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Being the old fashioned type, Ol' Myrt here loves to make jams when the fruit is in season. Long time readers will perhaps recall my several jam-making blog entries.
Well, just before Mr. Myrt and I left for our home back east, two of my daughters asked me to assist them with canning peaches for the first time. You'll find a full report from Carrie, my youngest, in HER blog entry titled Sweet as a Peach. (I didn't realize she had taken as many pictures as she did!)
In this high-tech world, my busy girls wanted to learn how their great-gramma Myrtle managed to put up fruit.
|The "first fruits" of our labor last month.|
It's interesting how each generation chooses to embrace the traditions of the past while factoring in new options available as time marches on.
(1896-1972) grew up when preserving food was a necessity. During her childhood they had a root cellar to preserve potatoes, cabbage, carrots, apples and such. Onions and garlic hung in braided bunches in the dry spot behind the kitchen's wood stove. There were crock pots (the non-electric type
!) for pickled cucumbers and another (with glycerin?) to preserve raw eggs in their shells. (The latter in case the hens quit laying
.) Home canning was a necessity, as store-bought canned goods were expensive and lacked the tastiness of home canned goods. I remember gramma making jams and jellies as early as the mid-1950s, when I was shooed out of the kitchen for fear I'd get hurt by the steamy hot water. Gramma raised her kids (my Dad) during the Great Depression, so she knew how to make a dollar stretch.
My mother was ever the modern housewife during the post-WWII days of the 1950s and prosperous 1960s. Convenience foods were all the rage, freeing women to do other things. Mom excelled at the local Old Farm Garden Club. At Christmas she would work with the open houses, and once had me make 20 or 30 tiny parchment scrolls of Christmas carols, to decorate a friend's tree. (That was some project for me as a teenager -- but I loved calligraphy, so what the heck.
) I do remember her letting me, as a young child, help her make red jell-o. She encouraged me, as a teenager, to make cookies from scratch -- something I loved to do with my younger siblings. (Does anyone have the recipe for crushed pineapple with slivered almond cookies?)
As a young mother, I decided to can fruits, pickles, and tomato sauce for spaghetti. After all, it was the 1970s, and we were doing the Mother Earth, back-to-nature thing - eschewing all things unnatural like TV dinners and "Shake and Bake". I had a hand-cranked stone wheat grinder and a Foley Food Mill. I loved to make jam but didn't like the time it took to make jelly. Straining fruit to get the juice for jelly was just an extra step I wished to avoid. When we purchased our first home, there was a big old chest freezer (the kind that must be defrosted annually
) so I learned to freeze my own ready-to-bake pies with the 1/2 slices of peaches that weren't pretty enough for those quart jars. (I also liked to prepare blackberry pies and apple pies.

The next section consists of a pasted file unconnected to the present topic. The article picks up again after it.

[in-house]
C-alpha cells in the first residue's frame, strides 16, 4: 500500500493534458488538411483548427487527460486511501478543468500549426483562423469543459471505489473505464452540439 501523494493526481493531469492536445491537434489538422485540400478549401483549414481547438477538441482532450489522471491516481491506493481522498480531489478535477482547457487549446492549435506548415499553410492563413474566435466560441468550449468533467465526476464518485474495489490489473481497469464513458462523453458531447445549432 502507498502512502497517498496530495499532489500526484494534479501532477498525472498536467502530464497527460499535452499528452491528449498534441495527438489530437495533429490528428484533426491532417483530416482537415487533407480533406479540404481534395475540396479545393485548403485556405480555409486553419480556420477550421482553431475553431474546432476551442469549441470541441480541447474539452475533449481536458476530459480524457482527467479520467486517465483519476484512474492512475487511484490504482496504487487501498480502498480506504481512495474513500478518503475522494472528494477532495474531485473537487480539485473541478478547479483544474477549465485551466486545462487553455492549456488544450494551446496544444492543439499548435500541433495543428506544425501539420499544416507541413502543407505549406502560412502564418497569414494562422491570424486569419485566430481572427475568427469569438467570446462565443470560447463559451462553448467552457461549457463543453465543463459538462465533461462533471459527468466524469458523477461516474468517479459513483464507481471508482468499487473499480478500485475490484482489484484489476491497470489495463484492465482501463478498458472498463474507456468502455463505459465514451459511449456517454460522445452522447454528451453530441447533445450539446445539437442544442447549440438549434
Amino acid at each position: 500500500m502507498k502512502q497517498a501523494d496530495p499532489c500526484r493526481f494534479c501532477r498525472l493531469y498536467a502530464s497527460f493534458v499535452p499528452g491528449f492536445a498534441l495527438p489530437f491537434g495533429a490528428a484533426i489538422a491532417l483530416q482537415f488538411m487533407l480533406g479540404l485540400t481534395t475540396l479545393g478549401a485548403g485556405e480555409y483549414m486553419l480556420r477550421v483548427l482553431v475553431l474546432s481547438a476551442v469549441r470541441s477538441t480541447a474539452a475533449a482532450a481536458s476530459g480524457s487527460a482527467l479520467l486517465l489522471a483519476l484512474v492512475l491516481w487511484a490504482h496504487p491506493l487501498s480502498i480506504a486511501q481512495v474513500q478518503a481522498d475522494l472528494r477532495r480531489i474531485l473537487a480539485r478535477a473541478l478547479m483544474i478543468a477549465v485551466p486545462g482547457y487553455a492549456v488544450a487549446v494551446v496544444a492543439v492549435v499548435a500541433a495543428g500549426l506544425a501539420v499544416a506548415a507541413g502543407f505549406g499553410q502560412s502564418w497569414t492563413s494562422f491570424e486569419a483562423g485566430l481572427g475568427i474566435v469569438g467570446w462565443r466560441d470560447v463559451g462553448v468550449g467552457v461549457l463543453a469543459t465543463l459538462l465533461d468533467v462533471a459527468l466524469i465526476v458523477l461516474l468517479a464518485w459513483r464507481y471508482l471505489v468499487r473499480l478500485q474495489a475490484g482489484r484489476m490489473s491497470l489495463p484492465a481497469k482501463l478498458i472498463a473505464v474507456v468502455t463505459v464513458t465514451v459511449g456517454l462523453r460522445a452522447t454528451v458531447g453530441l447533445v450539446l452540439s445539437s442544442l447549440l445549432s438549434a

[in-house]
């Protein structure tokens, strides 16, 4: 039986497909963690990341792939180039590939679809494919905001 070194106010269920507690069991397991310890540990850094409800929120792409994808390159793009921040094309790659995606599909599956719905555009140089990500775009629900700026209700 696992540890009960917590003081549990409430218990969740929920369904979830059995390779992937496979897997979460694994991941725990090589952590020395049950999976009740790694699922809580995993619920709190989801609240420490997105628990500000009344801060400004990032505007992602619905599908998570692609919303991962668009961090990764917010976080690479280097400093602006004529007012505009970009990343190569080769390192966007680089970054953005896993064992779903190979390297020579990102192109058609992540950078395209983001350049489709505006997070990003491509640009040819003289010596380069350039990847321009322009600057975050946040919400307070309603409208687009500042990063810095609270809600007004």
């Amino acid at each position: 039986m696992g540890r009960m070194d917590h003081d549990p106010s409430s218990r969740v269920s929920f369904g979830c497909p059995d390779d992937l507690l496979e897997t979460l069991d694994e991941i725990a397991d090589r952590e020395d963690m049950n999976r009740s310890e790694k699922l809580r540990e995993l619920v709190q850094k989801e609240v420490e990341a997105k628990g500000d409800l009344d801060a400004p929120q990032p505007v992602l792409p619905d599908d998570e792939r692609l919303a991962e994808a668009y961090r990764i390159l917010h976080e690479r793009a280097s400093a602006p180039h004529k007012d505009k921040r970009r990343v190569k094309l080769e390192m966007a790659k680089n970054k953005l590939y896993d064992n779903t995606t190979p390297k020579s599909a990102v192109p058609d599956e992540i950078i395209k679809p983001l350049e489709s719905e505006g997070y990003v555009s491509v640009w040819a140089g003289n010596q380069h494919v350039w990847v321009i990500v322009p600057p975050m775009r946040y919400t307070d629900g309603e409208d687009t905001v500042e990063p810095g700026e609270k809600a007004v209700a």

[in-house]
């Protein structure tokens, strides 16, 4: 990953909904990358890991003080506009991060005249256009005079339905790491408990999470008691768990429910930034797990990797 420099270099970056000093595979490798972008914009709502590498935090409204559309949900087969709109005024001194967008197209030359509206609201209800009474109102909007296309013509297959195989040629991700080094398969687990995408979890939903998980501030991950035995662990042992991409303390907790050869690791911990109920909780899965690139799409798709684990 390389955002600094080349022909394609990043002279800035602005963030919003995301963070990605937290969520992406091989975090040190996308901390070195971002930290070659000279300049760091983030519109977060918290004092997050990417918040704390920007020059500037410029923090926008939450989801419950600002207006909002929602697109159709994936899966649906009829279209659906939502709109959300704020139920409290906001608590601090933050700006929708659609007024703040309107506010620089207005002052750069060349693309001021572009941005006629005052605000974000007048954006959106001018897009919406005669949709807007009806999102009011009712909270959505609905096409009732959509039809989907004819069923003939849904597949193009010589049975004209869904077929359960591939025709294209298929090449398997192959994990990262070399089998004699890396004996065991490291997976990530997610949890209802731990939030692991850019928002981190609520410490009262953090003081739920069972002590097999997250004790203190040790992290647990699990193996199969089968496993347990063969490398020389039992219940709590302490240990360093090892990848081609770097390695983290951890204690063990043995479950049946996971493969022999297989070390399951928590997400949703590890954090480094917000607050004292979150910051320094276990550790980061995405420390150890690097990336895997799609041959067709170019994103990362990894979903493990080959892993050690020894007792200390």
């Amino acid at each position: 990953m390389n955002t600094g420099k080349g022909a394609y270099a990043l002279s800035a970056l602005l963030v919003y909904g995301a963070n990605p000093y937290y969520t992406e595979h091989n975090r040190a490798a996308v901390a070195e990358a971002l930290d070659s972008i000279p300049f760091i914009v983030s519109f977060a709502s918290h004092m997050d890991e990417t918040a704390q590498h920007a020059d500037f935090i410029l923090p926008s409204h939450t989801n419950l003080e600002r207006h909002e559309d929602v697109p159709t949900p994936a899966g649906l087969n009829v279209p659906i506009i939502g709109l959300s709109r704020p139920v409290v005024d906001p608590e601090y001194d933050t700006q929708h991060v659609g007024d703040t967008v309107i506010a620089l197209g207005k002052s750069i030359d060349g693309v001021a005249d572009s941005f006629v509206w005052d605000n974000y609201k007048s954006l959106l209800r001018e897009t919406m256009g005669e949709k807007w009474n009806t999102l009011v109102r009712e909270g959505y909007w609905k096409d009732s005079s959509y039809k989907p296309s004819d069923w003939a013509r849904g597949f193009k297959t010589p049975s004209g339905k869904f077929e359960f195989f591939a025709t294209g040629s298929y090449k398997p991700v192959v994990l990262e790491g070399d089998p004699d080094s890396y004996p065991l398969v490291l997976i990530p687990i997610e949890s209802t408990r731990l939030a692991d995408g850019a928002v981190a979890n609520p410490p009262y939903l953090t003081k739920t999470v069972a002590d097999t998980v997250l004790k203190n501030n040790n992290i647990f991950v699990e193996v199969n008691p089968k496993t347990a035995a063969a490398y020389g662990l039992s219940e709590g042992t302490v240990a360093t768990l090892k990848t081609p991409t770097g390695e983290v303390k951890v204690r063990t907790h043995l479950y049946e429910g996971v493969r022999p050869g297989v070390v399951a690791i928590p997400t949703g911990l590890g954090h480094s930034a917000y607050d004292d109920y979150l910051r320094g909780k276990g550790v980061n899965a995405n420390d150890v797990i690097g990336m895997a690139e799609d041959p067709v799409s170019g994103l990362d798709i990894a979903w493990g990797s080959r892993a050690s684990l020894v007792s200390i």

) It was fun pulling one out every other week or so throughout the winter. Baking pies makes the house smell so wonderful.
Now my daughters run households of their own
|Stacey, Carrie, Ol' Myrt and Tam at my Utah home.|
(but amazingly, I haven't aged a bit!
) They have fancy upright, frost-free freezers, buy things in bulk from Costco, and make sure my grandkids are served a full complement of nutritious foods. Tam has become a Master Gardener and tends great big square-foot gardening boxes on her acreage in northern Utah.
Why they wanted to can peaches, I don't know.
Maybe it was to control the sugar in the canning juice for two diabetics in the family? (We can now purchase peaches in light syrup, you know.
) Maybe they couldn't pass up a good deal (46 cents a pound
) on bulk peaches at the food co-op. I don't know. I wasn't going to worry, and I decided not to hold back or question their motives.
I was thrilled to pull out some of my canning recipes, the old water bath canner, jar gripper, and such to teach them what I remembered seeing my grandmother do
. AND, it was now my turn to share with them Gramma Myrtle's secret family recipe
for preserves. (I swore them to secrecy and everything!
Each generation interprets family traditions...
- Grandma Myrtle canned fruits and some vegetables, (some home grown, others purchased at the local farmer's market). Store-bought foods from the local Piggly Wiggly became the norm during her later life. She made wonderful sweet gherkins and also watermelon pickles.
- My mother shopped for convenience foods at the Super Giant on Rockville Pike, and used her free time to pursue gardening & decorating interests.
- I learned to grow my own veggies and make fruit leather, but settled for making jam and pies more than anything else. I now shop at Super Giant for fresh produce and lean meats.
- My daughters learned to put up peaches using the same water bath canner I've had for years. They bottled peach halves and made lots of peach jam, but elected to do more freezing than canning. They like to make healthy frozen fruit smoothies in their blenders for breakfast.
I am thrilled that the food preservation"know how" (at least of the peachy variety) is getting passed down to this younger generation.
|Tyler's 1st day of pre-school 2010.|
It was a blast watching my grandchildren participate.
The littlest, Tyler, kept reminding me to put the lid back on the jar of lemon juice.
We'd shoo them outside, as my grandmother had shooed me, when it was time to pull the jars out of the canner. We didn't want them to get hurt by the "steamy hot water."
Everything old is new again.
Happy family tree climbing!
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